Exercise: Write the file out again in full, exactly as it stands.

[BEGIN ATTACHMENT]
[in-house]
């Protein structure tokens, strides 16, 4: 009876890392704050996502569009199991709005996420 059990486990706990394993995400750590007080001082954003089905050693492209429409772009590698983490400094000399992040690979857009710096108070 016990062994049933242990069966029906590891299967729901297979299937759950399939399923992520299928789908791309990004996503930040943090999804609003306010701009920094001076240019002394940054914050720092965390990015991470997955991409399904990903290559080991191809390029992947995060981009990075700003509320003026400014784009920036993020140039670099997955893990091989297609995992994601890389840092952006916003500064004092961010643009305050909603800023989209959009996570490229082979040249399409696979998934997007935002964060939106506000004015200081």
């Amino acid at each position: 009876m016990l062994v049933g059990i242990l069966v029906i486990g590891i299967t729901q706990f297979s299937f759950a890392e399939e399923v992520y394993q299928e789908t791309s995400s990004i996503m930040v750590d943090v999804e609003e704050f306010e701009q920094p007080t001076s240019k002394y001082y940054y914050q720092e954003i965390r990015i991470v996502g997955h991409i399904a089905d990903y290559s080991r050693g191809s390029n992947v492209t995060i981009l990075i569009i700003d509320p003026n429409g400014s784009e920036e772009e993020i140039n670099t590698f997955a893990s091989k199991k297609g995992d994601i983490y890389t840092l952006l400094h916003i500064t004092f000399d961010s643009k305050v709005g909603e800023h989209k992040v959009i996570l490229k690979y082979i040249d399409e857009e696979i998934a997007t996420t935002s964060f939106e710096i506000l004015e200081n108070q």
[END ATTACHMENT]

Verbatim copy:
[in-house]
């Protein structure tokens, strides 16, 4: 009876890392704050996502569009199991709005996420 059990486990706990394993995400750590007080001082954003089905050693492209429409772009590698983490400094000399992040690979857009710096108070 016990062994049933242990069966029906590891299967729901297979299937759950399939399923992520299928789908791309990004996503930040943090999804609003306010701009920094001076240019002394940054914050720092965390990015991470997955991409399904990903290559080991191809390029992947995060981009990075700003509320003026400014784009920036993020140039670099997955893990091989297609995992994601890389840092952006916003500064004092961010643009305050909603800023989209959009996570490229082979040249399409696979998934997007935002964060939106506000004015200081």
């Amino acid at each position: 009876m016990l062994v049933g059990i242990l069966v029906i486990g590891i299967t729901q706990f297979s299937f759950a890392e399939e399923v992520y394993q299928e789908t791309s995400s990004i996503m930040v750590d943090v999804e609003e704050f306010e701009q920094p007080t001076s240019k002394y001082y940054y914050q720092e954003i965390r990015i991470v996502g997955h991409i399904a089905d990903y290559s080991r050693g191809s390029n992947v492209t995060i981009l990075i569009i700003d509320p003026n429409g400014s784009e920036e772009e993020i140039n670099t590698f997955a893990s091989k199991k297609g995992d994601i983490y890389t840092l952006l400094h916003i500064t004092f000399d961010s643009k305050v709005g909603e800023h989209k992040v959009i996570l490229k690979y082979i040249d399409e857009e696979i998934a997007t996420t935002s964060f939106e710096i506000l004015e200081n108070q």